Electron Microscopy.

Normal breast tissue from a reduction mammoplasty and a grade 4 tumor specimen were prepared for electron microscopy. Freshly excised tissue was cut into cubes ≈1 mm3, fixed overnight (4% formaldehyde and 1% glutaraldehyde in sodium phosphate buffer, pH 7.2), processed for transmission electron microscopy, sectioned and stained with uranyl acetate and lead citrate, and observed on a Philips CM10 Biotwin electron microscope (Philips Electronic Instruments, Mahwah, NJ). For counts of centriole profiles, electron micrographs of sections through normal and tumor cells were taken at random. By using negatives, each epithelial cell was scored for the number of centriole profiles present in that plane of section. Counts were made for 115 normal and 111 tumor cells. Observations also were made on a series of consecutive serial sections to determine total centriole counts for selected individual cells.

Microtubule Nucleation Assay.

Cryosections of breast tissues mounted on coated coverslips were permeabilized for 10 min with chilled microtubule stabilizing buffer (1% Triton X-100/10 mM Pipes/2 mM EGTA/1 mM MgSO4, pH 7.2) and washed several times with buffer without detergent. Cold reaction mixture, consisting of 15% (vol/vol) cytostatic factor-arrested Xenopus egg extract (26) diluted in microtubule stabilizing buffer with 1 mM GTP, was applied to the sections and incubated on ice for 10 min. The coverslips then were incubated at 28°C for 7 min to initiate microtubule nucleation and growth. The reaction was stopped by dilution, and microtubules were stabilized with taxol before fixation in −20°C methanol for 10 min followed by a second fixation in 2% paraformaldehyde for 5 min. Alternatively, touch preparations were made by pressing a coverslip against a 30-μm thick cryosection of tissue. Individual epithelial cells transferred out of the tissue section and stuck to the coverslip, leaving behind connective tissue elements that otherwise interfere with microtubule visualization. Transferred cells were processed for microtubule nucleation as described above. Sections and touch preparations were immunolabeled for tubulin, and nuclei were stained with propidium iodide and 4′,6-diamidino-2-phenylindole. Interphase cells from touch preparations were used to generate the microtubule counts presented in Table Table11C.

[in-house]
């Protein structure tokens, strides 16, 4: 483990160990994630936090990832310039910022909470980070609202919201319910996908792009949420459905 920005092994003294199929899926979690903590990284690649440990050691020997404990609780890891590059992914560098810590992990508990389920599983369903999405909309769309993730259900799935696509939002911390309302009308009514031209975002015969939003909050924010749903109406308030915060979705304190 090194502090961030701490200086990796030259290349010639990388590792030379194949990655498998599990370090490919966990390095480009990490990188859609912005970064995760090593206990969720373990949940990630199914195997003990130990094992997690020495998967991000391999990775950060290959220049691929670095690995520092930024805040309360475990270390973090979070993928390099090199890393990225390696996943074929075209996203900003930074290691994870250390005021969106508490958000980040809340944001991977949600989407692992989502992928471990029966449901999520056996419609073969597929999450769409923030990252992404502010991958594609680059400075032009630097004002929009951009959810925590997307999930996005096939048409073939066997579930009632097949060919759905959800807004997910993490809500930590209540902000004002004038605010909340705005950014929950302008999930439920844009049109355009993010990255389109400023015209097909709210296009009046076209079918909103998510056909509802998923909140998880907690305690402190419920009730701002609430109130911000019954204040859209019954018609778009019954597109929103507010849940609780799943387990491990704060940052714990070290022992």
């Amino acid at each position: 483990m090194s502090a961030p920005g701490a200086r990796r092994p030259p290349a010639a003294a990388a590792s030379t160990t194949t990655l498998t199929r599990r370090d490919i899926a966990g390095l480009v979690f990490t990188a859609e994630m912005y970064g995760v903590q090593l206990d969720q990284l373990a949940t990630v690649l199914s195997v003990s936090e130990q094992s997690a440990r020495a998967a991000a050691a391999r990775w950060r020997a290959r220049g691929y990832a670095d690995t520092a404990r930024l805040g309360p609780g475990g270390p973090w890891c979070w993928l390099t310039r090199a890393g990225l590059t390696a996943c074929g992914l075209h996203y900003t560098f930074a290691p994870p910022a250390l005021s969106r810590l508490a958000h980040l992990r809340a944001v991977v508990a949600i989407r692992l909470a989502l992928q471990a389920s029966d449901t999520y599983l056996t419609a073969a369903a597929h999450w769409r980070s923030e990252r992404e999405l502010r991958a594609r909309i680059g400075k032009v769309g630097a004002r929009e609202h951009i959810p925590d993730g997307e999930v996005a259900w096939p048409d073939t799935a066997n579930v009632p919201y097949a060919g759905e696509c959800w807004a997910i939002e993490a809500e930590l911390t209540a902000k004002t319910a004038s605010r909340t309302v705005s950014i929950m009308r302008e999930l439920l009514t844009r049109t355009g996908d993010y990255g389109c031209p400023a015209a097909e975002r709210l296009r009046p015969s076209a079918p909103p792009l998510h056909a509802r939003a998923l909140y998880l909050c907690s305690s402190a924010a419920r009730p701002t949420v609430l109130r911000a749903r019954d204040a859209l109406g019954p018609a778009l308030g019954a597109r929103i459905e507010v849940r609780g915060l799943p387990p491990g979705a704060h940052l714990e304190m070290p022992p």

Table 1
Quantitative analysis of normal and tumor centrosomes

Preparation and Analysis of Phosphocentrin-Specific Antibodies.

A peptide (cEEFLRIMKKTSLY) corresponding to the carboxyl-terminal 13 amino acid residues of human centrin (9) was synthesized according to Morbeck and coworkers (27). The free serine hydroxyl group corresponding to serine 170 in the intact protein was phosphorylated by using “global” phosphite–triester phosphorylation (28) to yield the human phosphocentrin peptide (HPC) cEEFLRIMKKTSPLY. Female New Zealand white rabbits were immunized with HPC conjugated to keyhole limpet hemocyanin. Antibodies against HPC (αHPC) were affinity purified on HPC-conjugated chromatography Sulfolink resin (Pierce). Bacterially expressed recombinant human centrin (29) was phosphorylated in vitro by using protein kinase A and [γ-32P]ATP under conditions that yielded approximately half of the centrin as phosphorylated product. Tryptic peptide mapping and phosphoamino acid analysis demonstrated that only the serine corresponding to the residue at position 170 in the intact protein was phosphorylated under these conditions (W.H.L. and J.L.S., unpublished observations). Phosphorylated and nonphosphorylated centrin were resolved by SDS/PAGE and transferred to Immobilon-P (Millipore) membrane for Western analysis and autoradiography. Confirmation of centrin phosphorylation in human breast tumors was made by analyzing whole cell extracts of tumor tissue by using αHPC Western blot.


A terminal duct from normal inactive breast tissue, consisting of distinctly polarized cuboidal epithelial cells and surrounding myoepithelial cells, is illustrated in Fig. Fig.11A. Centrosome position was determined for normal ductal epithelial cells by using indirect immunofluorescence staining of the centrosomal protein centrin (Fig. (Fig.11B). In normal breast tissues, centrin labeling is restricted to the pair of centrioles located above the nucleus, very near the luminal membrane, in each cuboidal epithelial cell (see quantitative analysis below). Centrioles of all normal breast tissue cell types, including epithelial cells, myoepithelial cells, fibroblasts, and vascular endothelial cells, showed comparable levels of centrin immunostaining. Likewise, regions of normal tissue adjacent to breast tumors showed normal centrosome staining patterns.

Figure 1
Centrosome number and size in normal breast duct epithelia (A–C) and adenocarcinoma cells (D–F). Hematoxylin and eosin-stained paraffin sections of a normal human breast duct (A) and a breast adenocarcinoma (D). (B) Confocal image stack ...

In contrast, individual tumor cells of invasive adenocarcinomas displayed a characteristic loss of structural differentiation, a high nuclear-to-cytoplasmic ratio, and nuclear pleomorphism (Fig. (Fig.11D). Tumor cell centrosomes were present in greater numbers, and they were located chaotically within the cytoplasm compared with normal cells (Fig. (Fig.11E). Moreover, centrin localization in tumor cells was not restricted to the centrioles as it is in normal epithelial tissues (compare normal Fig. Fig.11 B–C and tumor Fig. Fig.11 E–F); in tumor cells, centrin staining also was seen as an extensive labeling of pericentriolar material.